Restoring The Butterfly Meadow at the Slocum-Mostachetti Preserve in Wingdale

A few cooler days and a break in the weather opened up the opportunity for some volunteers to help advance Oblong's Butterfly Project - the restoration of the Butterfly Meadow at their Slocum-Mostachetti Preserve in Wingdale.  Located just off County Route 21 the 100 acre Preserve is home to over 47 species of butterfly and the Butterfly Project is an on-going initiative to restore and enhance suitable habitat.

Earlier this year the Butterfly Meadow was cleared of invasive Autumn Olive and Sunday's outing was to plant two species of Milkweed in an effort to attract Monarch butterflies.  A total of nearly 150 Asclepias Incarnata and A. Syriaca (Swamp and Common Milkweed) were planted in the Meadow and elsewhere in the Preserve.  The Milkweed is the sole host plant for the Monarch's larval stage and the dramatic decline in the Monarch's population is due to a number of factors including decimation of habitat and eradication of the Milkweed along the path of the Monarch's eastern migratory pattern.  This butterfly overwinters in Mexico and covers thousands of miles in this annual movement.  A remarkable aspect of this migration is that it takes up to three generations of butterflies to make the trip to the north-eastern US, with each generation living for 2 to 6 weeks.  On the return trip the fourth generation has a life of up to 9 months allowing the trip south to be accomplished in one generation - another of Mother Nature's miracles.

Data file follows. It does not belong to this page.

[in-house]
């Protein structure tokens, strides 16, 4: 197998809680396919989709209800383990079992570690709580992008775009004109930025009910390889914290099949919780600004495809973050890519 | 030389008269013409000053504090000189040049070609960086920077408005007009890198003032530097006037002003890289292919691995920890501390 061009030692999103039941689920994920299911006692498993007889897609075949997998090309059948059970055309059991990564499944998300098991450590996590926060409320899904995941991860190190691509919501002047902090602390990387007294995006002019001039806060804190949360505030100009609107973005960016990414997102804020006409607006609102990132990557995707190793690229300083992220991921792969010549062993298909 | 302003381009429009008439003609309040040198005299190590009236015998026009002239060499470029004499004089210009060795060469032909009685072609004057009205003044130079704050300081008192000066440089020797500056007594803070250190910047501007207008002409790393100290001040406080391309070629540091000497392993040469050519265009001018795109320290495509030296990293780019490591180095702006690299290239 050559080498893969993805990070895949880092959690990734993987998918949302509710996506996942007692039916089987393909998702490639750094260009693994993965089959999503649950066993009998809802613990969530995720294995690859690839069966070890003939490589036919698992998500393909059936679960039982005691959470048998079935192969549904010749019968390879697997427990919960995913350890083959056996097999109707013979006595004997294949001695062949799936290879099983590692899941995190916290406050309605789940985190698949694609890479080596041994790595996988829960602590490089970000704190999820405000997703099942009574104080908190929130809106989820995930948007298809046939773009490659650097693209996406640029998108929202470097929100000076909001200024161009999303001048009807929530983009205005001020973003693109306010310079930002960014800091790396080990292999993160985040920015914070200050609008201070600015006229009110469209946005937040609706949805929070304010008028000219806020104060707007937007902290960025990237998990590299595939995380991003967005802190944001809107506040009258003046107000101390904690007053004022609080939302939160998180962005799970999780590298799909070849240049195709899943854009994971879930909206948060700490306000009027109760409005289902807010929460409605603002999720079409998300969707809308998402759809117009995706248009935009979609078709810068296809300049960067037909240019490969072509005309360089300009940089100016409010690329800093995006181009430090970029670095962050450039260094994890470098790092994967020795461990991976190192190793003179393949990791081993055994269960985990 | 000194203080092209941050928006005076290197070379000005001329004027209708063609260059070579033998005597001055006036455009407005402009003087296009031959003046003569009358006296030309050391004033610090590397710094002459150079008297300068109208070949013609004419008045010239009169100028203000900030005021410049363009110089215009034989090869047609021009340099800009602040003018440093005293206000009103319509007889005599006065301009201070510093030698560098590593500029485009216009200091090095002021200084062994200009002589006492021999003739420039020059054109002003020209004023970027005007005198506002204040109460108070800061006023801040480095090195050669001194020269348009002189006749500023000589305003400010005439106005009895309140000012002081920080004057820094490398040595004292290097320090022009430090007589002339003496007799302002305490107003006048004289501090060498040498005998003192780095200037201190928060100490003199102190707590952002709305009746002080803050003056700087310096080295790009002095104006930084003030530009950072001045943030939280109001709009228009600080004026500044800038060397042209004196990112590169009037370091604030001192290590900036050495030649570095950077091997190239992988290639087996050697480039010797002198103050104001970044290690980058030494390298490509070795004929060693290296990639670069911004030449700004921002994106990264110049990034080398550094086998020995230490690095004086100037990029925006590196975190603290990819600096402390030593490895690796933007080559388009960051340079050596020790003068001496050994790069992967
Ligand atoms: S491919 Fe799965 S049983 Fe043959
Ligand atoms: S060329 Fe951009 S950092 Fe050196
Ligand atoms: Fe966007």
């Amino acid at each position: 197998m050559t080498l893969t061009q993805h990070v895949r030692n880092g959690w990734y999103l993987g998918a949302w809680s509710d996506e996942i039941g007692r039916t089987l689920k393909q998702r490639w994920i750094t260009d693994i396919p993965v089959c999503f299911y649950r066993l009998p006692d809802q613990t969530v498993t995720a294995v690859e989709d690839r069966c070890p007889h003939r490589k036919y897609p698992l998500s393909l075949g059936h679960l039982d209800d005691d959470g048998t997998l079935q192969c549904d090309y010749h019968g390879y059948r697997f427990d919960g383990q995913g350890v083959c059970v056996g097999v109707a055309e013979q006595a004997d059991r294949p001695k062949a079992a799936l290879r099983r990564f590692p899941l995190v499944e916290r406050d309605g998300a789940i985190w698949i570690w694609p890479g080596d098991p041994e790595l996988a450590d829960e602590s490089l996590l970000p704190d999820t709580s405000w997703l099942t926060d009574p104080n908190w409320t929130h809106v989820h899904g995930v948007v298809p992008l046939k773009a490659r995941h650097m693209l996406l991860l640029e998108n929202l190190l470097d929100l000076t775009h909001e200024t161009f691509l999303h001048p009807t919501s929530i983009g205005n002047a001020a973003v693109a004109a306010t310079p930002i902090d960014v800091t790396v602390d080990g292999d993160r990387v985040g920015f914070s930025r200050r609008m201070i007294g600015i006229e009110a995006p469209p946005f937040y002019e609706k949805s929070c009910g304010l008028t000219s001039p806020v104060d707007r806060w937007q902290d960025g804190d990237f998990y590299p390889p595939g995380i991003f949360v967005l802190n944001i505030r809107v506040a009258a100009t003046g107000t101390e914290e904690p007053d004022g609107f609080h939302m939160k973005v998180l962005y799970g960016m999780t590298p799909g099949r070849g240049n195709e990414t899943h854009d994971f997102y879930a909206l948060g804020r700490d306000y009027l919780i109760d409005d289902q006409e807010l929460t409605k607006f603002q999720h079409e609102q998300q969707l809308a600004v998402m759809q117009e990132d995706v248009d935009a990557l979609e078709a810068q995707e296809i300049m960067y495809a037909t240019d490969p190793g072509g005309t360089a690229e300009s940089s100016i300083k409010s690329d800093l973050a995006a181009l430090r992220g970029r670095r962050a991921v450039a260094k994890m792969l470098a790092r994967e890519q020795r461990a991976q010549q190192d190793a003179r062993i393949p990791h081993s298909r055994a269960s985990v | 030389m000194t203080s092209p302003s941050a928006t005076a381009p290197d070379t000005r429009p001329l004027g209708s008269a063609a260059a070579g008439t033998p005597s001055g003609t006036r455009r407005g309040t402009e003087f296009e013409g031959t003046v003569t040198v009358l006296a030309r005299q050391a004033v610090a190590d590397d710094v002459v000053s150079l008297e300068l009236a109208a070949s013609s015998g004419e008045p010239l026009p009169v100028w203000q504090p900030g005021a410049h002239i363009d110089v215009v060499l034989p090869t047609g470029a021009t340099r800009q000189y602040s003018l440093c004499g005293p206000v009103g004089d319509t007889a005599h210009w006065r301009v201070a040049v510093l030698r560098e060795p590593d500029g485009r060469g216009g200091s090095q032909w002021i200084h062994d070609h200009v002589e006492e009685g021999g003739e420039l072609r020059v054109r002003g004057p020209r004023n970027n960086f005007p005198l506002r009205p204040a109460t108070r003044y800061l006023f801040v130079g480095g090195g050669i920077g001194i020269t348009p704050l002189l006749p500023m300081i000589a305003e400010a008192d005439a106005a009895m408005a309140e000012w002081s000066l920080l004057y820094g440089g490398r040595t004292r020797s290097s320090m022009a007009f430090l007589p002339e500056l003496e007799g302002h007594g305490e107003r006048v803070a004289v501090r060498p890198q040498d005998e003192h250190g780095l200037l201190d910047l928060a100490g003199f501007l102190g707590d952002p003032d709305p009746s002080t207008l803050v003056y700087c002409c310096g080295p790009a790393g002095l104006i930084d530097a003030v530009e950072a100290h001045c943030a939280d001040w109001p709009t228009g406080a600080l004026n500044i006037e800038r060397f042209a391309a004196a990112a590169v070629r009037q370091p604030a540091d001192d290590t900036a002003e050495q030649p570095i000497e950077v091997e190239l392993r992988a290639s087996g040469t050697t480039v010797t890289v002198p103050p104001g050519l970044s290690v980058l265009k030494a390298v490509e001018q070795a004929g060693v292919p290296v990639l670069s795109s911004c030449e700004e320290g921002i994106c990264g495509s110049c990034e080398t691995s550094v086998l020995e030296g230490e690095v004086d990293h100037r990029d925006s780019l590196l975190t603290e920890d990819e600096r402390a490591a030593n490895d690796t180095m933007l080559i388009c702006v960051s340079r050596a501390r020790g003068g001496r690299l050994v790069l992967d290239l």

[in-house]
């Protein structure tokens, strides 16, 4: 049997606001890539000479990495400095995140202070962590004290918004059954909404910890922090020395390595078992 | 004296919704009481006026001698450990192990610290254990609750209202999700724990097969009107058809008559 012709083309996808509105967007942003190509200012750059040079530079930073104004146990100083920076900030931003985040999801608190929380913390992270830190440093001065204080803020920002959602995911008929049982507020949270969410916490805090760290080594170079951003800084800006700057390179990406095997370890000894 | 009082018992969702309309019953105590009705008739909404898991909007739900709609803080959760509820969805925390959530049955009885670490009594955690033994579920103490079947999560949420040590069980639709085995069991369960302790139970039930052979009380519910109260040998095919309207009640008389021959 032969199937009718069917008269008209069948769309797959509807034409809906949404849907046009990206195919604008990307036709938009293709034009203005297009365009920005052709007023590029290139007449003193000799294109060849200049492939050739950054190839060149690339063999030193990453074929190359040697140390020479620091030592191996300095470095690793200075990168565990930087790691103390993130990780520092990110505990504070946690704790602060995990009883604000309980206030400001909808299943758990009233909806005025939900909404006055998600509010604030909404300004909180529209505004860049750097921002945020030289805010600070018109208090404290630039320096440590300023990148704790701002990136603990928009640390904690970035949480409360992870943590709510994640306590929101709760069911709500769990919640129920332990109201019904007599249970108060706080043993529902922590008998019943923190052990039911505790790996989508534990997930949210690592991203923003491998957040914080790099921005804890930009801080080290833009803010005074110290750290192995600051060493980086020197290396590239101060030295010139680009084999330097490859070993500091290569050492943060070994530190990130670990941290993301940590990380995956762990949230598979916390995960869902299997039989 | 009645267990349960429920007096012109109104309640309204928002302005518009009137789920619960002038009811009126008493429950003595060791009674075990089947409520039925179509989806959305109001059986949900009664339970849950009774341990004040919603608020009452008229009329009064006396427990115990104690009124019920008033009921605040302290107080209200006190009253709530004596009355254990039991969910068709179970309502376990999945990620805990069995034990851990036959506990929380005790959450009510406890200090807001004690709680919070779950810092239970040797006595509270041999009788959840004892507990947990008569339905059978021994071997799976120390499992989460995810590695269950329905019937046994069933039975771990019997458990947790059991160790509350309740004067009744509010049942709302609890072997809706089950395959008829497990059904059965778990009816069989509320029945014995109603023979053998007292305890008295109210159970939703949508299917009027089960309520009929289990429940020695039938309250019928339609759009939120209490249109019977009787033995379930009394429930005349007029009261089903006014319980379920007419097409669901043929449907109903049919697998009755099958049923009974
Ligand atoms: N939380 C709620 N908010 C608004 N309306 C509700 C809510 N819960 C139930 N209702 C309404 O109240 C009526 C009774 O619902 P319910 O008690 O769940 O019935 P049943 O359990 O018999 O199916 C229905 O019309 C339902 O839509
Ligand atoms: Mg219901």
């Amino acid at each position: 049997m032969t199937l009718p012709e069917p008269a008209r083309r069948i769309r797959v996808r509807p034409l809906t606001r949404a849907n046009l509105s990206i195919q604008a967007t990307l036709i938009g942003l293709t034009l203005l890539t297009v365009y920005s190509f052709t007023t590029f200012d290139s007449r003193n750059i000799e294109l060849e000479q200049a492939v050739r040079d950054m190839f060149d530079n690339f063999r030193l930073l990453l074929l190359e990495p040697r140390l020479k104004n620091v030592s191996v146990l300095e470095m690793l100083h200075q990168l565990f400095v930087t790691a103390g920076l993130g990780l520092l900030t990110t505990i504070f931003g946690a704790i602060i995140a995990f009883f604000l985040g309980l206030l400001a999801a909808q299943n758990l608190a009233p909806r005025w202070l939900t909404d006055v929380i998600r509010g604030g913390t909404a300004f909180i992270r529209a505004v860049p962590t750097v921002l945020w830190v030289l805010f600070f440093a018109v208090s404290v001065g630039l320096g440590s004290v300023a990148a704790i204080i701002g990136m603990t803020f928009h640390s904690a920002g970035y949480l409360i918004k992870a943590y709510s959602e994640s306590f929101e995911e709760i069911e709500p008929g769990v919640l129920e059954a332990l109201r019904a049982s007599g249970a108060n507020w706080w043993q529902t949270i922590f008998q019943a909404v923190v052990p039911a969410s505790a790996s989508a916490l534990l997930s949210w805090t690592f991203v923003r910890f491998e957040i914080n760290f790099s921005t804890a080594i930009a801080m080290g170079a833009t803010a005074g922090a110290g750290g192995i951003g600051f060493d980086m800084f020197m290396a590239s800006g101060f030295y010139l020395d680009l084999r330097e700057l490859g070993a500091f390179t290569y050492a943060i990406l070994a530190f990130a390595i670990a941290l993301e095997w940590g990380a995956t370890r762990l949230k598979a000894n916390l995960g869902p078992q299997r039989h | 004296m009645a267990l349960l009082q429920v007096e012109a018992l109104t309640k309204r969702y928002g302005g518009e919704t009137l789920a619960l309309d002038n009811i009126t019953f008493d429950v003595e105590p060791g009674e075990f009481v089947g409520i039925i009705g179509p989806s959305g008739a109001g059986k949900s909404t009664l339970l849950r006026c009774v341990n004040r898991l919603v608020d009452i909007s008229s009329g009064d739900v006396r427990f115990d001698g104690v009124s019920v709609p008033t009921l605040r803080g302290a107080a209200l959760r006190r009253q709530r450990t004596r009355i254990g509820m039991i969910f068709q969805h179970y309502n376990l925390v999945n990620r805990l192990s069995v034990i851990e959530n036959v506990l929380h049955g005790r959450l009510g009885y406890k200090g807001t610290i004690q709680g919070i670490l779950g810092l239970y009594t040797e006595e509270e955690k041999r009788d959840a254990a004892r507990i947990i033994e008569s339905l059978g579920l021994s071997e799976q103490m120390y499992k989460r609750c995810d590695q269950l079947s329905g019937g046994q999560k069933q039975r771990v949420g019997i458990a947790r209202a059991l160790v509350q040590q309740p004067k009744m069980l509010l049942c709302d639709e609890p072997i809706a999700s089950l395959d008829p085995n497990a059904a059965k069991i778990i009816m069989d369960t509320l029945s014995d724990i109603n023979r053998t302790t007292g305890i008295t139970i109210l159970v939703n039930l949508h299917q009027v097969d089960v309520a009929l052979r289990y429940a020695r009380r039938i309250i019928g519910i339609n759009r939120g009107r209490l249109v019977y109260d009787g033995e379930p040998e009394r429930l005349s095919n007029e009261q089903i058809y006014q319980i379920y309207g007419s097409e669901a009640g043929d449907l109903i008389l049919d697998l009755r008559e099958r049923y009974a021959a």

The planting provided the opportunity for some students of the Pawling Central School District to work with the Oblong Land Conservancy in their efforts to engage with the PCSD on environmental science issues.  Our thanks to the team of planters Peggy Maasz and son Ryan, and to Preeti Govindarajan and daughter Ananya who made themselves available at short notice.

The plants were made available through a grant from the Natural Resources Defense Council administered by Monarch Watch.